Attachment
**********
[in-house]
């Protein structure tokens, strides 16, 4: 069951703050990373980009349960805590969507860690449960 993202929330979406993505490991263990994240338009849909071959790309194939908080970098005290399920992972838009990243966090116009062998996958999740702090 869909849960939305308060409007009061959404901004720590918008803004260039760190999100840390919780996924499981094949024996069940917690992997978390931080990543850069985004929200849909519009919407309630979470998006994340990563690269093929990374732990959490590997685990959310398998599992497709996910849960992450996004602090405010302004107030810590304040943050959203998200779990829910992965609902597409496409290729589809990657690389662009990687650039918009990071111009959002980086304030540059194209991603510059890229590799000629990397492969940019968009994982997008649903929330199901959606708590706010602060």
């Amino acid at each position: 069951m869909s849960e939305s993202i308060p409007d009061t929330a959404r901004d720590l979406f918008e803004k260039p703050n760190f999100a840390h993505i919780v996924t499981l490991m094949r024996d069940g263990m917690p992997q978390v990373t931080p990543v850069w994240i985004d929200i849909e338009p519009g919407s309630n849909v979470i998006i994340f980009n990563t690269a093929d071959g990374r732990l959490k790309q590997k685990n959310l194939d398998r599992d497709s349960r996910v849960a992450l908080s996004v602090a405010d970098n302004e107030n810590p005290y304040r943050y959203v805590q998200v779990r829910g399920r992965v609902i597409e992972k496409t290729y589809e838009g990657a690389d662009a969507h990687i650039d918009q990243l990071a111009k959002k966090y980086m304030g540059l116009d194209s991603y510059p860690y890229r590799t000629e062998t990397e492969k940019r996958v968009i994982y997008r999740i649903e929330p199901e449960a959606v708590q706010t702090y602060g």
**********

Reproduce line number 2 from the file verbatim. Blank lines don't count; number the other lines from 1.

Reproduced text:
């Protein structure tokens, strides 16, 4: 069951703050990373980009349960805590969507860690449960 993202929330979406993505490991263990994240338009849909071959790309194939908080970098005290399920992972838009990243966090116009062998996958999740702090 869909849960939305308060409007009061959404901004720590918008803004260039760190999100840390919780996924499981094949024996069940917690992997978390931080990543850069985004929200849909519009919407309630979470998006994340990563690269093929990374732990959490590997685990959310398998599992497709996910849960992450996004602090405010302004107030810590304040943050959203998200779990829910992965609902597409496409290729589809990657690389662009990687650039918009990071111009959002980086304030540059194209991603510059890229590799000629990397492969940019968009994982997008649903929330199901959606708590706010602060």